Keenan Allen, San Diego Chargers (33.6) - Allen became the 17th player ever and the 12th since 1966 to produce 1,000 receiving yards as a rookie, but this ADP is a bit of a reach. He's going ahead of Pierre Garcon (36.7), Victor Cruz (41.4), Andre Johnson (45.6), Michael Crabtree (46.9), DeSean Jackson (49.4) and Roddy White (50.6).

Cordarrelle Patterson, Minnesota Vikings (53.8) - The hype machine has been working overtime for Patterson ever since he finished his rookie season with 378 yards from scrimmage and six touchdowns in his last five games. While new OC Norv Turner, who unlocked the magic of Josh Gordon last season, reportedly began designing plays for Patterson as soon as the Vikings hired him, Patterson is going to have to make huge strides as a receiver to justify this ADP. He may still be too limited to get a No. 1 receiver's workload, and Minnesota's QB situation isn't exactly stable with Matt Cassel competing with rookie Teddy Bridgewater. There's a ton of upside here, but also a lower floor than you expect from a fifth-rounder.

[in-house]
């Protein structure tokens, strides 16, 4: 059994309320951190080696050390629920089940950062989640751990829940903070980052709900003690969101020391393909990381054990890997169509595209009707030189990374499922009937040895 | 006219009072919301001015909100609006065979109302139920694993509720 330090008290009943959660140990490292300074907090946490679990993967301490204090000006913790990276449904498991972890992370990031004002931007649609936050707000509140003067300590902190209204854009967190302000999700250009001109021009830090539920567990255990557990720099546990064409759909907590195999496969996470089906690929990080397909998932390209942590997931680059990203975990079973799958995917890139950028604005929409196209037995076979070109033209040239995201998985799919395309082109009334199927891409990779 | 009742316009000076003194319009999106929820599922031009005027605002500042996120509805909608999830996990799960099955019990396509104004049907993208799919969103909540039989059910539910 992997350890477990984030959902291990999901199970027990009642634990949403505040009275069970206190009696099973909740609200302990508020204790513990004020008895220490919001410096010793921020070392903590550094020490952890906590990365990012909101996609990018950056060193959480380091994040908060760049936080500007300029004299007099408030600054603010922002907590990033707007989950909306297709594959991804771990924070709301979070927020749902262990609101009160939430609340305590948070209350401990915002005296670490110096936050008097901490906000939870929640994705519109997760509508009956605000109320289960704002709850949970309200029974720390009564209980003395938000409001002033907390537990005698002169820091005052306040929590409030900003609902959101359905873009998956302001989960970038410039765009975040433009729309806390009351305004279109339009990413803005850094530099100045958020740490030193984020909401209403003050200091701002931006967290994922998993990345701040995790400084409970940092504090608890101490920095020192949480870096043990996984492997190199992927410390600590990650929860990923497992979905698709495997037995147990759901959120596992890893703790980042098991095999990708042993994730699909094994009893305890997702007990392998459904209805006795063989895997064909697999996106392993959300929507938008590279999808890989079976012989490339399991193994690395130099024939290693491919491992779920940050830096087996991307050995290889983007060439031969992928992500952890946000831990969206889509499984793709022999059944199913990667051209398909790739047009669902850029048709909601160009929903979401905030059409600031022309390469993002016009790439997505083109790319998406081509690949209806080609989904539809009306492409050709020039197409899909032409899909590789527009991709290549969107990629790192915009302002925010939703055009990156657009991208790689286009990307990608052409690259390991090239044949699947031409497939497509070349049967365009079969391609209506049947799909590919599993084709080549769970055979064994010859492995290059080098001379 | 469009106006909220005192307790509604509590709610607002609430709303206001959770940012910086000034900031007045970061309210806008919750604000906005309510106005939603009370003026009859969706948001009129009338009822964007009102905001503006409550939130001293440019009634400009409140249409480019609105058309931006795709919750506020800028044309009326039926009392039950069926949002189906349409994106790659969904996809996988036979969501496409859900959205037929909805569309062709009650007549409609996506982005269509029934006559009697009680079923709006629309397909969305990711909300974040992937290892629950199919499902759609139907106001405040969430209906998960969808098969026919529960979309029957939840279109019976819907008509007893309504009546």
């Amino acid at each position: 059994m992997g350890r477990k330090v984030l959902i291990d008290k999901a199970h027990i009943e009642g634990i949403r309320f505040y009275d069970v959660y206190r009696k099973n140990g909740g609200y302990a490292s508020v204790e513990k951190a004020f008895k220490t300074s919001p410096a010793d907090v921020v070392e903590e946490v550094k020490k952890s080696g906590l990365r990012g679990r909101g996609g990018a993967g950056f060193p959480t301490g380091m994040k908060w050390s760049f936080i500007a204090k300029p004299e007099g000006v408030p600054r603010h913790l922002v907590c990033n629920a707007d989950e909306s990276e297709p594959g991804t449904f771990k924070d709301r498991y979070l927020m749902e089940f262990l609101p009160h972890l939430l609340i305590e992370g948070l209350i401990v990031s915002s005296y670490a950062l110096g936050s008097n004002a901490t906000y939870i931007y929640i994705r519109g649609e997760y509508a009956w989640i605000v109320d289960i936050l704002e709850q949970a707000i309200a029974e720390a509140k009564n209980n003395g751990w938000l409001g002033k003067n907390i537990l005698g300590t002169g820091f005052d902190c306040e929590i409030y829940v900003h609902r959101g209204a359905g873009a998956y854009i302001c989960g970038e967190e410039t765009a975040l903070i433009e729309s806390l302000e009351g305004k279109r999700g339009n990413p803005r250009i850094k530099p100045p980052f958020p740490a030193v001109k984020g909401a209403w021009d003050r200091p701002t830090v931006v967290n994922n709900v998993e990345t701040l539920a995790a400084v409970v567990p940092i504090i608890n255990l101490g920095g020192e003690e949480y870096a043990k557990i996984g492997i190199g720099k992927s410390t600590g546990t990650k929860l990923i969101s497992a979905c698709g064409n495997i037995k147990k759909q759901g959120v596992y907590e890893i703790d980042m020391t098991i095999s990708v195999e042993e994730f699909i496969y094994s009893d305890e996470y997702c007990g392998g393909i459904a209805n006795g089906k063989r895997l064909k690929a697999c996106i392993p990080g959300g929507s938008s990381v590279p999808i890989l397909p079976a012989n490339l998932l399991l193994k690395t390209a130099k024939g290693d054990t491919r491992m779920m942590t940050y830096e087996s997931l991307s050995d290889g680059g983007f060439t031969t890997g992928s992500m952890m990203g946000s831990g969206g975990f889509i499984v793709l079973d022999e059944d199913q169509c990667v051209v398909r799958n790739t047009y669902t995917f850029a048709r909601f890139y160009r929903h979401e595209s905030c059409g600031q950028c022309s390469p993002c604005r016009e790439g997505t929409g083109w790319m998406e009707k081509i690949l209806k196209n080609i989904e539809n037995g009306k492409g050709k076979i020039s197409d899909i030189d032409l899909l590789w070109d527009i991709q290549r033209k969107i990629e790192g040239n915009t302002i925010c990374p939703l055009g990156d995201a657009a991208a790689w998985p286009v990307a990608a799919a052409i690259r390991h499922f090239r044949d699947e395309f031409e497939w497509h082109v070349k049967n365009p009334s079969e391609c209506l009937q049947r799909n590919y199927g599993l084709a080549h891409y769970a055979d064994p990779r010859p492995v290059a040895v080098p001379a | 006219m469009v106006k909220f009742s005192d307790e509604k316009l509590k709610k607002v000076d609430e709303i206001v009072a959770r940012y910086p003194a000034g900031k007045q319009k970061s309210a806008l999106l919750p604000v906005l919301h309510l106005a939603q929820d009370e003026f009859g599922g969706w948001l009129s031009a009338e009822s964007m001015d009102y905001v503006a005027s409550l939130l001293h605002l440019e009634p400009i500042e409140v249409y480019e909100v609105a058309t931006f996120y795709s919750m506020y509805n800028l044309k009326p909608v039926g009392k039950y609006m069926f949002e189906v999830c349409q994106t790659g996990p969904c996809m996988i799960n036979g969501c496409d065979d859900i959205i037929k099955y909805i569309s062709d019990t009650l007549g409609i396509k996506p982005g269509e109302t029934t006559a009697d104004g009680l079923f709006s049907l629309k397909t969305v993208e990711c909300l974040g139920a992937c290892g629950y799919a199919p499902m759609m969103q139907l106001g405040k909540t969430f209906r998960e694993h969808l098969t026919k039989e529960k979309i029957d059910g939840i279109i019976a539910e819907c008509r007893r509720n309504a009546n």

Peyton Manning, Denver Broncos (10.1) - In the fantasy drafts following Manning's 49-touchdown season in 2004 and Tom Brady's 50-TD campaign in 2007, both players were top-five picks. But Manning, fresh off a 5,477-yard, 55- touchdown season, is only going 10th overall, perhaps because neither Manning nor Brady duplicated their record-breaking numbers in the next season (Manning had 28 touchdowns in 2005, Brady tore his ACL in the first game of 2008). Quarterback is also a deep position once again, with players like Brady, Matt Ryan and Cam Newton available in the seventh round. Even though I expect Manning's numbers to drop off a bit, he still has 4,500 yards and 40 touchdowns in his right arm and won't disappoint anyone at this ADP.

Matthew Stafford, Detroit Lions (46.2) - There's a 23-pick gap between the consensus top three at the quarterback position -- Manning, Aaron Rodgers, Drew Brees -- and Stafford, who has been the fourth QB off the board. Stafford has put up prolific numbers in three straight seasons, but he's also extremely inconsistent and had just 825 passing yards and 2/5 TD/INT ratio in the final four games. Plus, he's entirely dependent on Calvin Johnson's health whereas someone like Brady has excelled regardless of his weapons.

Philip Rivers, San Diego Chargers (107.3) - In his first season under coach Mike McCoy, Rivers revived his career and finished sixth among quarterbacks in fantasy points. Not only did the Chargers retain their important weapons, Rivers' supporting cast should be even stronger this year. San Diego added Donald Brown, is getting Malcom Floyd back from a neck injury and has tight end Ladarius Green ready to assume a major role. Rivers is a steal at this ADP.

Comments? Criticism? Applause? Contact Thomas J. Harrigan at tharrigan@sportsnetwork.com.